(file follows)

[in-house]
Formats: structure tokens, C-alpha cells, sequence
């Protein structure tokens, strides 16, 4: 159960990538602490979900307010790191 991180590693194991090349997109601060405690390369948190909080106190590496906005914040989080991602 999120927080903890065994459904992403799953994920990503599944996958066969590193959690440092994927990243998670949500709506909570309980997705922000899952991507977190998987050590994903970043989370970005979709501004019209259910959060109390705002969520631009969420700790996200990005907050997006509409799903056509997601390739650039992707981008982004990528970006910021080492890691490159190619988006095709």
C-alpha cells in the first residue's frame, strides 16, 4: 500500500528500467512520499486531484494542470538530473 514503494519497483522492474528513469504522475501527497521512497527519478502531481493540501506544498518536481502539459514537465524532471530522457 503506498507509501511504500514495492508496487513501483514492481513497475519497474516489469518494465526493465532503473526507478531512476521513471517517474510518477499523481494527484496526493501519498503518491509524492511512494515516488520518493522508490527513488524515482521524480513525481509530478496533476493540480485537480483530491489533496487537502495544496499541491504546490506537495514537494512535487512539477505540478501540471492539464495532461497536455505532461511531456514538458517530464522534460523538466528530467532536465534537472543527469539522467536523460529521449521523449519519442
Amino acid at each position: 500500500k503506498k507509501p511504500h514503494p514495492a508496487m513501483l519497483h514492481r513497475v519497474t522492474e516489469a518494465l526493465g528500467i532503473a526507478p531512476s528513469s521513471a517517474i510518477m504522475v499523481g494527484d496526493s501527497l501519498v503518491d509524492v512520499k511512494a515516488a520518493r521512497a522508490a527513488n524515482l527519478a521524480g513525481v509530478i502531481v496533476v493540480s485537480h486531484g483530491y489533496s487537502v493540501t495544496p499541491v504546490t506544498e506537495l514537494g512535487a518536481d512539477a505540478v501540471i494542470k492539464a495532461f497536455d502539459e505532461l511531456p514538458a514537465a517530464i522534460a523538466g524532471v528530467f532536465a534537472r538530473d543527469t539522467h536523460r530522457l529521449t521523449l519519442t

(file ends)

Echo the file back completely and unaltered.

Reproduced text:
[in-house]
Formats: structure tokens, C-alpha cells, sequence
């Protein structure tokens, strides 16, 4: 159960990538602490979900307010790191 991180590693194991090349997109601060405690390369948190909080106190590496906005914040989080991602 999120927080903890065994459904992403799953994920990503599944996958066969590193959690440092994927990243998670949500709506909570309980997705922000899952991507977190998987050590994903970043989370970005979709501004019209259910959060109390705002969520631009969420700790996200990005907050997006509409799903056509997601390739650039992707981008982004990528970006910021080492890691490159190619988006095709």
C-alpha cells in the first residue's frame, strides 16, 4: 500500500528500467512520499486531484494542470538530473 514503494519497483522492474528513469504522475501527497521512497527519478502531481493540501506544498518536481502539459514537465524532471530522457 503506498507509501511504500514495492508496487513501483514492481513497475519497474516489469518494465526493465532503473526507478531512476521513471517517474510518477499523481494527484496526493501519498503518491509524492511512494515516488520518493522508490527513488524515482521524480513525481509530478496533476493540480485537480483530491489533496487537502495544496499541491504546490506537495514537494512535487512539477505540478501540471492539464495532461497536455505532461511531456514538458517530464522534460523538466528530467532536465534537472543527469539522467536523460529521449521523449519519442
Amino acid at each position: 500500500k503506498k507509501p511504500h514503494p514495492a508496487m513501483l519497483h514492481r513497475v519497474t522492474e516489469a518494465l526493465g528500467i532503473a526507478p531512476s528513469s521513471a517517474i510518477m504522475v499523481g494527484d496526493s501527497l501519498v503518491d509524492v512520499k511512494a515516488a520518493r521512497a522508490a527513488n524515482l527519478a521524480g513525481v509530478i502531481v496533476v493540480s485537480h486531484g483530491y489533496s487537502v493540501t495544496p499541491v504546490t506544498e506537495l514537494g512535487a518536481d512539477a505540478v501540471i494542470k492539464a495532461f497536455d502539459e505532461l511531456p514538458a514537465a517530464i522534460a523538466g524532471v528530467f532536465a534537472r538530473d543527469t539522467h536523460r530522457l529521449t521523449l519519442t